Incorporating a new business can be a difficult task especially if you have never done it and are not familiar with the process. The following information is a guide and does not replace legal advice.

Steps to incorporating

Incorporating your company federally is a five-step process.


The information provided is to assist you to complete the incorporation process quickly and accurately. It is not intended to replace legal advice. Consider consulting a lawyer or another professional advisor to ensure that the specific needs of your corporation are met.

Step 1: Deciding how you want to name your corporation

Before you begin the process of incorporation, you need to name your corporation.

Every corporation must have a name; this is known as a corporate name. The name must be distinctive and it must not be misleading or likely to be confused with names used by other organizations and businesses. In general, a corporate name is distinctive if it does not make those who encounter it think of another organization or business. Corporations Canada applies very rigorous standards when granting names.

  • If you want a numbered name (this is still considered a corporate name) for your company, proceed to step 2. The process for obtaining a numbered name for your company is part of the process of completing the articles of incorporation.
  • If you want to choose a corporate name, you first need to conduct a Nuans name search. Note that a Nuans name search report for the proposed name must not be more than 90 days old.
    • You can obtain pre-approval of your corporate name before you file your articles of incorporation, or request approval at the time of filing.

Step 2: Completing articles of incorporation

This step establishes the structure of your corporation. However, you can apply to change the structure of your corporation once you are operating.

Your articles of incorporation will need to be signed by the incorporator(s). If an incorporator is a company or other incorporated body, the articles must be signed by an individual authorized by that body. Note that changes to the approved articles can only be made by amendment. The fee for amending articles is $200.00.

You can file your articles of incorporation through the Online Filing Centre or you can complete Form 1 – Articles of Incorporation (see Corporations Canada forms).

If you complete Form 1, you need to state:

  • your proposed corporate name (leave a blank space if you want to proceed with a numbered name)
  • your corporation’s province or territory in Canada
  • your share structure and any restrictions on share transfers (see The share structure of your corporation)
  • your corporation’s number of directors
  • any restrictions you might want to set for your business or business activities
  • any other provisions (See Item 7: Other provisions, if any).

Language of the articles

The articles can be in the official language of your choice. This means they may be:

  • in a format that uses either official language (in French or in English)
  • in a format that employs both English and French, or
  • in a fully bilingual format, using both official languages equally.

Step 3: Establishing the initial registered office address and first board of directors

The registered office address is where you must keep your corporate records and where official documents will be served on the corporation. Choose an address where you will be sure to receive any documents that are sent there since, legally, they will be assumed to have been received by the corporation. Information about the registered office address is corporate information, and as such, is required to be made public.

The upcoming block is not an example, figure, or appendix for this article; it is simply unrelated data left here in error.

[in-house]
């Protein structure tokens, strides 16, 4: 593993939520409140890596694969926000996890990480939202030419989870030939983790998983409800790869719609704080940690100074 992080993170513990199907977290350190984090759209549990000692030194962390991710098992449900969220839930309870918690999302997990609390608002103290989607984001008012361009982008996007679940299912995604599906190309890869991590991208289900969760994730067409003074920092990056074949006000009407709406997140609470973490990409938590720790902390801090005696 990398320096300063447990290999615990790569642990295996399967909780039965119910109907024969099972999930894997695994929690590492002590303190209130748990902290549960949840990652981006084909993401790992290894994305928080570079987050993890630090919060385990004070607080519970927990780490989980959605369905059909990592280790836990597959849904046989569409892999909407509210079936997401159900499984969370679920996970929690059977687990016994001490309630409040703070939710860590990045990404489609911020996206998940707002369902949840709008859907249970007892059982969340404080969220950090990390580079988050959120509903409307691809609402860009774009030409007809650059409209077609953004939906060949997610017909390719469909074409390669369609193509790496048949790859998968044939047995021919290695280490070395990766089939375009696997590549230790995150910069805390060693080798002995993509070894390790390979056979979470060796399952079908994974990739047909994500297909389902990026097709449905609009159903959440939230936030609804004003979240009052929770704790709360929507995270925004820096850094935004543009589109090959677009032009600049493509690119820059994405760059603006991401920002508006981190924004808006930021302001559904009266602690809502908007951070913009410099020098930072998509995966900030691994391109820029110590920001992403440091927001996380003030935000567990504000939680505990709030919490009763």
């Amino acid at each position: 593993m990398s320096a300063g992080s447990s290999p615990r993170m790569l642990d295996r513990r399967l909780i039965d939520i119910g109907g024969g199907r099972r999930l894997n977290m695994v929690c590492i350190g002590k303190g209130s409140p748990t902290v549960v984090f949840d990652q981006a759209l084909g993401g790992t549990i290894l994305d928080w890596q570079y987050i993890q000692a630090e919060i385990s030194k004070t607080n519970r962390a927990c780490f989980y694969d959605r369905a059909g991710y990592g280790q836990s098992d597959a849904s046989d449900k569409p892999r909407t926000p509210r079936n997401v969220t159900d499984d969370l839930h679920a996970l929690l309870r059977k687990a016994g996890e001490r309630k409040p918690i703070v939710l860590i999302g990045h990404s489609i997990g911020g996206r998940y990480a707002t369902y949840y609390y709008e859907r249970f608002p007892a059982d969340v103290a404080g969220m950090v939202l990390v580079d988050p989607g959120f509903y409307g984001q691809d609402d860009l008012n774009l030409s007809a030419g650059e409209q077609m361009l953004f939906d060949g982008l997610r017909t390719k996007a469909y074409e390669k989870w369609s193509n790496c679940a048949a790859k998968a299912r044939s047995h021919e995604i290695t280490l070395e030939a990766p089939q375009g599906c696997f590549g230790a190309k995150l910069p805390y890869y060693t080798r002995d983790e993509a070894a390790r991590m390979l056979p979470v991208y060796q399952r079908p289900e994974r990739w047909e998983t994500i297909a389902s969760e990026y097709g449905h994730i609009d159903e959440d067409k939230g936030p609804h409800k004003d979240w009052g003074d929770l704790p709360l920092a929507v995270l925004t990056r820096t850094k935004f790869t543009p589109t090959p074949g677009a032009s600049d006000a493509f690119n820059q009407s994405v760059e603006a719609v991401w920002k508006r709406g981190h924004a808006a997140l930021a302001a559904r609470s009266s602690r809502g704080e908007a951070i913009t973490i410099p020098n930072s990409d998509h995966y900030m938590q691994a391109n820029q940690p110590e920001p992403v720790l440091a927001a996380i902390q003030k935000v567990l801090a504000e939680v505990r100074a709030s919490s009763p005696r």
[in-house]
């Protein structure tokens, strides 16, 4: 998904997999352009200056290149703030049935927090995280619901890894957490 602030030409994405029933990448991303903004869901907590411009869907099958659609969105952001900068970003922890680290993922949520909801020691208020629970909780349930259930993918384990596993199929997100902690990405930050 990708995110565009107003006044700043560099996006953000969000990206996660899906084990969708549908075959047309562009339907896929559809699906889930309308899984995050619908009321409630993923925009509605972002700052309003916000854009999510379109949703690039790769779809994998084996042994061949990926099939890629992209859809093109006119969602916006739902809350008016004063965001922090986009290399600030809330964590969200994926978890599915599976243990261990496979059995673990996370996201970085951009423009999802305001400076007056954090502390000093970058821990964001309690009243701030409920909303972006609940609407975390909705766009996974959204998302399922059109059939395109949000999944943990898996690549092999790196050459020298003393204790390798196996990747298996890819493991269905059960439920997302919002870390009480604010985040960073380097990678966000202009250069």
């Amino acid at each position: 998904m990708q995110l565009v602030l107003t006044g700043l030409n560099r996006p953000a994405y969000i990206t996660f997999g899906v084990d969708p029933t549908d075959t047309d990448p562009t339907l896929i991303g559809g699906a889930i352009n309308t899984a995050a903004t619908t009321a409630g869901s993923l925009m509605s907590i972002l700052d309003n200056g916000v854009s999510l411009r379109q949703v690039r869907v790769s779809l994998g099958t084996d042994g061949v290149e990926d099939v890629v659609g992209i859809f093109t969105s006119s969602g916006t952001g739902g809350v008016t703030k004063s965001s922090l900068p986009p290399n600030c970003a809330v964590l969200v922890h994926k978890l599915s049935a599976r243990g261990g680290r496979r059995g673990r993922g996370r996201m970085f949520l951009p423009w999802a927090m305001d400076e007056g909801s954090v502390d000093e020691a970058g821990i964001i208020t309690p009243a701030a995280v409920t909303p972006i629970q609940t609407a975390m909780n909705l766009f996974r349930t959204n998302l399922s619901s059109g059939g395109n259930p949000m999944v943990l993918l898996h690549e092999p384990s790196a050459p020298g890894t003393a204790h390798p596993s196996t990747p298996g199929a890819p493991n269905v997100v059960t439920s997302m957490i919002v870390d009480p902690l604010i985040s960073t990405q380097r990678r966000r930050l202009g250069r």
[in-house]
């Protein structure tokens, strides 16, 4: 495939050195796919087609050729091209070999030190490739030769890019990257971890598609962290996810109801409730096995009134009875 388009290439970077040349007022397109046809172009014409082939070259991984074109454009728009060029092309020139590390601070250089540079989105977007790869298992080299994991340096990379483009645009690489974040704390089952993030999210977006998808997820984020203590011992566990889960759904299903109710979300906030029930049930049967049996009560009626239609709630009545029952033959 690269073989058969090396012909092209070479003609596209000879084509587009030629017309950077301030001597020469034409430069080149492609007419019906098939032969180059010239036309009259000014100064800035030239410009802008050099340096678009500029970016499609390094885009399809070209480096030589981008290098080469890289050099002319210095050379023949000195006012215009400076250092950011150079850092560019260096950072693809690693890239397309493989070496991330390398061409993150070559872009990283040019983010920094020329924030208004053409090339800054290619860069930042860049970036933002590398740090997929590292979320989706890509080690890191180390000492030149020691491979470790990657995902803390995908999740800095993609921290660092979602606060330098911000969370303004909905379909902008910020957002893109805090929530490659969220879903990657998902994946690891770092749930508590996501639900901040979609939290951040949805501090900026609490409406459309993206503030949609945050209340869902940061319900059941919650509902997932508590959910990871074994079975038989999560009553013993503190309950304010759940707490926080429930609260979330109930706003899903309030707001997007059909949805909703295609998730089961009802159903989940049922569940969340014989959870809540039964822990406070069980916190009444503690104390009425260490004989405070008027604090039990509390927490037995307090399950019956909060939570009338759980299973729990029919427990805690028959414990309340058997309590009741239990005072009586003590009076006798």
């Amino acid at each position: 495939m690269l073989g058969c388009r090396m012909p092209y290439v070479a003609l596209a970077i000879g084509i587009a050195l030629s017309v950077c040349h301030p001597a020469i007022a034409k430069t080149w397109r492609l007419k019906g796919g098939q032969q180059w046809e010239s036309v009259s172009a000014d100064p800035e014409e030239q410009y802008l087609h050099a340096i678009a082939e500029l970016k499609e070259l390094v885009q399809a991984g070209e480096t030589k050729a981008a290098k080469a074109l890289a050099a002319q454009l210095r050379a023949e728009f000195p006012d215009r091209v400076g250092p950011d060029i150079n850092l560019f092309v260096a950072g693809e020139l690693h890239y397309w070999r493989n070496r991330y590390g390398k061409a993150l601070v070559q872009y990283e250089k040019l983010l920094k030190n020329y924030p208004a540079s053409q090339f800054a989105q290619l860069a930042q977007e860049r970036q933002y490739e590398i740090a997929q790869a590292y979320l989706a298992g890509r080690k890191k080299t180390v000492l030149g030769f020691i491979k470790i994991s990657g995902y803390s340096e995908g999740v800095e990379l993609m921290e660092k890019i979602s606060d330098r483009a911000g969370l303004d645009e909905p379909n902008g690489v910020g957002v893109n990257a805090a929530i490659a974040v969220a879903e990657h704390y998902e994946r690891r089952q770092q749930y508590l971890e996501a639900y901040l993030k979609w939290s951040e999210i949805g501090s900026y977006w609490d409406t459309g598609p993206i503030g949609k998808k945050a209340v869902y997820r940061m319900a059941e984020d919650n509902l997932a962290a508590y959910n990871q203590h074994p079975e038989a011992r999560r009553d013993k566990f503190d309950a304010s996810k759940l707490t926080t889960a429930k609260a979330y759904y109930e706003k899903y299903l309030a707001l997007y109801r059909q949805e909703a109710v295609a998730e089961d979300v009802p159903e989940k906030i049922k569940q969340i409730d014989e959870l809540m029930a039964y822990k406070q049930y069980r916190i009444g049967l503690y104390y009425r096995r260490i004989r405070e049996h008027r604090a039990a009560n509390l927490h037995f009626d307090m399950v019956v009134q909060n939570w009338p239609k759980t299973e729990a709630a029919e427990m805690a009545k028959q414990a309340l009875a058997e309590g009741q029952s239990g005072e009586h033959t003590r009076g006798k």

Make sure the directors meet the eligibility requirements (See Director requirements). Information about directors is corporate information, and as such, is required to be made public.


For more information on public disclosure for both the registered office address and the director, see Public disclosure of corporate information.

If you incorporate online, this step is part of your incorporation process. If you complete Form 2, you need to state:

  • the same corporate name you provided in your articles of incorporation (leave it blank if you want to be assigned a numbered name)
  • the street address of your corporation’s registered office in Canada (include a mailing address if you would like to receive unofficial documents at different address)
  • the first name, last name and address of each director (indicate whether or not each director is a resident Canadian).

Adding the director’s information allows Corporations Canada and others to send notices to the directors if required. As with your articles of incorporation, the form will need to be signed by the incorporators.


If you need to correct information on a form that you have already filed, see Policy on requests for corrections of Forms 2,3,6 and 22 – Canada Business Corporations Act.

Step 4: Filing the appropriate forms and paying the fee

Corporations Canada offers several methods of filing (see How do I file my application under the Canada Business Corporations Act (CBCA)?). Your request for a certificate of incorporation, sent to Corporations Canada, must also include the filing fee (see Services, fees and turnaround times – CBCA).

Corporations Canada does not acknowledge receipt of applications, except for online applications.

Don’t forget that you have to fulfill other obligations once you are incorporated (see Completing provincial and territorial registration and other requirements).

Step 5: Processing your application

Corporations Canada will make sure your articles of incorporation have been properly completed and that the proposed name is acceptable. An application is complete if:

  • it includes all necessary documents
  • the forms are complete and signed, and
  • the fee is included.

If any of these things are missing, your application will be considered incomplete. Occasionally, Corporations Canada receives an application for a corporation that does not actually exist in the legal sense (for ex., it is dissolved or has moved to another jurisdiction). In those cases, the application is considered invalid. If your application is complete and valid, with no additional information needed, you will receive your certificate of incorporation within the turnaround time (see Services, fees and turnaround times – CBCA) for your method of filing.